Raymond grew up on Pilgrim St. in Stockton, CA—an area made famous by drugs and violence. By the time he was 8-years-old, he was moved into the home of his first foster family. He spent the next several years in and out of foster homes. As a teenager, he was reunited with his grandmother and moved into her house. When someone broke into his grandmother’s home, he jumped in to protect her and shot the intruder. Raymond was tried as an adult for murder and spent the next 30 years in prison.
In June 2016, Raymond was released from prison and a friend recommended that he seek Fathers and Families of San Joaquin (FFSJ) for support. That week, Raymond jumped into the backseat of a car with other FFSJ staff headed to Sacramento. For the first time, he would share his life story with policymakers at a Boys and Men of Color hearing. That week, Raymond found strength in community. By the following week, he was volunteering and engaging in healing circles with teens and elders.
FFSJ is one of LCF’s core grantee partners. Over the course of the past five years, LCF has worked with the leadership of FFSJ to strengthen their organizational capacity, raise funds to expand their services, and help them build their communication and outreach efforts. When LCF began work with FFSJ, it was a small, emerging grassroots organization with a budget of less than $200,000. Today, it is an anchor organization for Stockton—helping hundreds of formerly incarcerated men and women to live out their fullest potential. Fathers and Families of San Joaquin helps them heal from trauma, reconnect with family and community, retain jobs that treat them with dignity and respect, complete their education goals, and pursue their aspirations. FFSJ is in the business of restoring HOPE.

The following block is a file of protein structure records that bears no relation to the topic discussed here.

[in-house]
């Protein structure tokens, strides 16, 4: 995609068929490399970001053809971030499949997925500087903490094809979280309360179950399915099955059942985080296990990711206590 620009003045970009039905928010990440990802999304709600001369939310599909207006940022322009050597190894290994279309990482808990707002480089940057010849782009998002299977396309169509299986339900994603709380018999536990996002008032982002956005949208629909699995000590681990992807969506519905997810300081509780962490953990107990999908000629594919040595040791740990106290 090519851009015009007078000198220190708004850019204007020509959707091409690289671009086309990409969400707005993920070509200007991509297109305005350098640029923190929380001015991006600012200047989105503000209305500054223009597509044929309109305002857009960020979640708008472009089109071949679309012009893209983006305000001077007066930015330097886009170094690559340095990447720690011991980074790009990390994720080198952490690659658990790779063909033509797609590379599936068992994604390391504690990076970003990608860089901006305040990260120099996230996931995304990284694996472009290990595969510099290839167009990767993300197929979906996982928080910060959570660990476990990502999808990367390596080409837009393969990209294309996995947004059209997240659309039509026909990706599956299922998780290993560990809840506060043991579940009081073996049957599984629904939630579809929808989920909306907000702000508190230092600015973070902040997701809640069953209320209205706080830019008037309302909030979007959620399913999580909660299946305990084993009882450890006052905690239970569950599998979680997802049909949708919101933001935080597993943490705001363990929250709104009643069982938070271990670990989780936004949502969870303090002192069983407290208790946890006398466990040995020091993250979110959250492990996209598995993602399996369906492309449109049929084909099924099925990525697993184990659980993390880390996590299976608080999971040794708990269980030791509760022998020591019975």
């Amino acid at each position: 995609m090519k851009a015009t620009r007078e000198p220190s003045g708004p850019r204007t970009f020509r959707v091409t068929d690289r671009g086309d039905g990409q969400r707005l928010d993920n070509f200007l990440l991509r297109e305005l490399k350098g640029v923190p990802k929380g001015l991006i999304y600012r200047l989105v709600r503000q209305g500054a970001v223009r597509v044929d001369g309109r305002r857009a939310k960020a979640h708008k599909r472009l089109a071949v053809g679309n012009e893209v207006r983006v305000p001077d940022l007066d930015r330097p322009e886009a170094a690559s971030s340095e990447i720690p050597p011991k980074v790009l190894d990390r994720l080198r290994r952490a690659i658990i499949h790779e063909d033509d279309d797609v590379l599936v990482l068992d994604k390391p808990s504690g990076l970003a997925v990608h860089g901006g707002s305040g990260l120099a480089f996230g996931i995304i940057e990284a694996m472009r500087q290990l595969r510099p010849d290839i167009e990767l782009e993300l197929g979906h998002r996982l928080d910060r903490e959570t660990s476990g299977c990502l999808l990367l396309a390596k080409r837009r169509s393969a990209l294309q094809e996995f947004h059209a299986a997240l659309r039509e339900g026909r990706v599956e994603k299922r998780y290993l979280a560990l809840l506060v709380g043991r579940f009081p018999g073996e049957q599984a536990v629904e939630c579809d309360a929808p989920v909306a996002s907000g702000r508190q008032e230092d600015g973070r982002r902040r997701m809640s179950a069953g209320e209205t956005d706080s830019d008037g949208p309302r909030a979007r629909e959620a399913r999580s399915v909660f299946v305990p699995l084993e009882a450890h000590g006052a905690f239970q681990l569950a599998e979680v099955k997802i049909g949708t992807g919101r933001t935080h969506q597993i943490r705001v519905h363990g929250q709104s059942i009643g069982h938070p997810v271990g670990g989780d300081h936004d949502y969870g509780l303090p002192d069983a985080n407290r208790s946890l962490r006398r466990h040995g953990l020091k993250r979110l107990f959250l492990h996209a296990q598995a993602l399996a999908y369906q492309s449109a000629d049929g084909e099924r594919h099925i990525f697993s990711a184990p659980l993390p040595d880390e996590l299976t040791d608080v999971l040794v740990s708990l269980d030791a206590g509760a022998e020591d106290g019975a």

LCF seeks out organizations like FFSJ to help them expand their reach and deepen their impact.
In September 2016, FFSJ was invited to pitch to the Latino Men’s Giving Circle for funding support and Sammy Nunez, the Executive Director brought Raymond to help tell the story of what they do. The meeting was hosted by one of the Giving Circle members in the boardroom of the Morgan Stanley building in downtown San Francisco—with its magnificent views of the Bay Bridge. When it was Raymond’s turn to pitch, he told the men in the room that he had never been on the 32nd floor of any building with this kind of view. He didn’t mean the city lights—he meant the 25 Latino men that were sitting around the Boardroom table, willing to give their personal money to an organization that gave him a chance once he got out of prison.
By the end of the night, the donors voted and awarded $11,000 to FFSJ. More importantly, they talked about the impact of meeting Raymond. The experience was transformative for so many in the room. That is what LCF is all about—inspiring people to get involved and connecting them to the people who are leading the work in the community. Today, Raymond is a full-time staff member at FFSJ, helping to organize in Stockton and to inform policymakers in Sacramento. He recently recruited his brother to volunteer at the front desk. Raymond was equally as inspired by our work as we are by his.